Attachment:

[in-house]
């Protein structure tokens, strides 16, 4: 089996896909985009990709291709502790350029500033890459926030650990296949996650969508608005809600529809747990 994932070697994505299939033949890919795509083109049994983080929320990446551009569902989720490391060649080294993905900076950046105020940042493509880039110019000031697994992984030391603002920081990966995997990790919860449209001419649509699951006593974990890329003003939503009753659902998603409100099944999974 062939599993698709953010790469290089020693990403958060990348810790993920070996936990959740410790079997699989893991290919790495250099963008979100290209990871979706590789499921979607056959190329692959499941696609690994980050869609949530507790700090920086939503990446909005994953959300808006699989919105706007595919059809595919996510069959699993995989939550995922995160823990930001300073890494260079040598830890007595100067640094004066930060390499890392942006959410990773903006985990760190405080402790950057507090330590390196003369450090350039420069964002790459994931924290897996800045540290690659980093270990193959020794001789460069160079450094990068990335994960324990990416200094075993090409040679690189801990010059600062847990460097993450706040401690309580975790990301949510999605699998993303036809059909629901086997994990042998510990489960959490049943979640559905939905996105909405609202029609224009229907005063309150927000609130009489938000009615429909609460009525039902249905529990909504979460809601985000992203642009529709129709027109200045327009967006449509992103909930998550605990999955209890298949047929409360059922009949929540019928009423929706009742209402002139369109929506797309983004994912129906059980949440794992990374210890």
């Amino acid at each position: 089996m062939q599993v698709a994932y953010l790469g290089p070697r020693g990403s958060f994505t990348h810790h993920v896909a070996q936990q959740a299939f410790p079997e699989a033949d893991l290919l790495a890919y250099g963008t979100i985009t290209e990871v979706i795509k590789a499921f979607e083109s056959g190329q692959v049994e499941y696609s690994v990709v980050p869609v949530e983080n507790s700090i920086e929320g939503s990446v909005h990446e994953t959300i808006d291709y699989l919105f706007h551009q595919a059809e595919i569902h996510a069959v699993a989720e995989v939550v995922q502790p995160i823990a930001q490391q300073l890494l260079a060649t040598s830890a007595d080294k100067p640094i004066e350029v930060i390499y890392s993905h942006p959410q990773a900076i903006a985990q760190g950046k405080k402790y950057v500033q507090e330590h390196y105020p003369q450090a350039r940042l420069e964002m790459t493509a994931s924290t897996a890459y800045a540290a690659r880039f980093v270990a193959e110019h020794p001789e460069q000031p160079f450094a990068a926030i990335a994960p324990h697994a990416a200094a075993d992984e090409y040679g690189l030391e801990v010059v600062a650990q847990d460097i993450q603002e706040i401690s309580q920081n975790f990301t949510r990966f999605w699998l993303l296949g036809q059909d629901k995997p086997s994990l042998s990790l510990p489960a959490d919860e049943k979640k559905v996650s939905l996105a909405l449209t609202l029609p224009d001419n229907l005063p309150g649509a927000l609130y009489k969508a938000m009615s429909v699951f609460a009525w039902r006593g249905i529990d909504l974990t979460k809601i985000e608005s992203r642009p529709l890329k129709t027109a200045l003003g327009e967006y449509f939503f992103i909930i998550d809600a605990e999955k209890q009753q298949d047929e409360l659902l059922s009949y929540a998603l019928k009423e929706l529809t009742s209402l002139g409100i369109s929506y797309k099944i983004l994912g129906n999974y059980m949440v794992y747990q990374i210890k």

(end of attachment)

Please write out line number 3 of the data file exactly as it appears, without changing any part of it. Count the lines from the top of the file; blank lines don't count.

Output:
């Amino acid at each position: 089996m062939q599993v698709a994932y953010l790469g290089p070697r020693g990403s958060f994505t990348h810790h993920v896909a070996q936990q959740a299939f410790p079997e699989a033949d893991l290919l790495a890919y250099g963008t979100i985009t290209e990871v979706i795509k590789a499921f979607e083109s056959g190329q692959v049994e499941y696609s690994v990709v980050p869609v949530e983080n507790s700090i920086e929320g939503s990446v909005h990446e994953t959300i808006d291709y699989l919105f706007h551009q595919a059809e595919i569902h996510a069959v699993a989720e995989v939550v995922q502790p995160i823990a930001q490391q300073l890494l260079a060649t040598s830890a007595d080294k100067p640094i004066e350029v930060i390499y890392s993905h942006p959410q990773a900076i903006a985990q760190g950046k405080k402790y950057v500033q507090e330590h390196y105020p003369q450090a350039r940042l420069e964002m790459t493509a994931s924290t897996a890459y800045a540290a690659r880039f980093v270990a193959e110019h020794p001789e460069q000031p160079f450094a990068a926030i990335a994960p324990h697994a990416a200094a075993d992984e090409y040679g690189l030391e801990v010059v600062a650990q847990d460097i993450q603002e706040i401690s309580q920081n975790f990301t949510r990966f999605w699998l993303l296949g036809q059909d629901k995997p086997s994990l042998s990790l510990p489960a959490d919860e049943k979640k559905v996650s939905l996105a909405l449209t609202l029609p224009d001419n229907l005063p309150g649509a927000l609130y009489k969508a938000m009615s429909v699951f609460a009525w039902r006593g249905i529990d909504l974990t979460k809601i985000e608005s992203r642009p529709l890329k129709t027109a200045l003003g327009e967006y449509f939503f992103i909930i998550d809600a605990e999955k209890q009753q298949d047929e409360l659902l059922s009949y929540a998603l019928k009423e929706l529809t009742s209402l002139g409100i369109s929506y797309k099944i983004l994912g129906n999974y059980m949440v794992y747990q990374i210890k």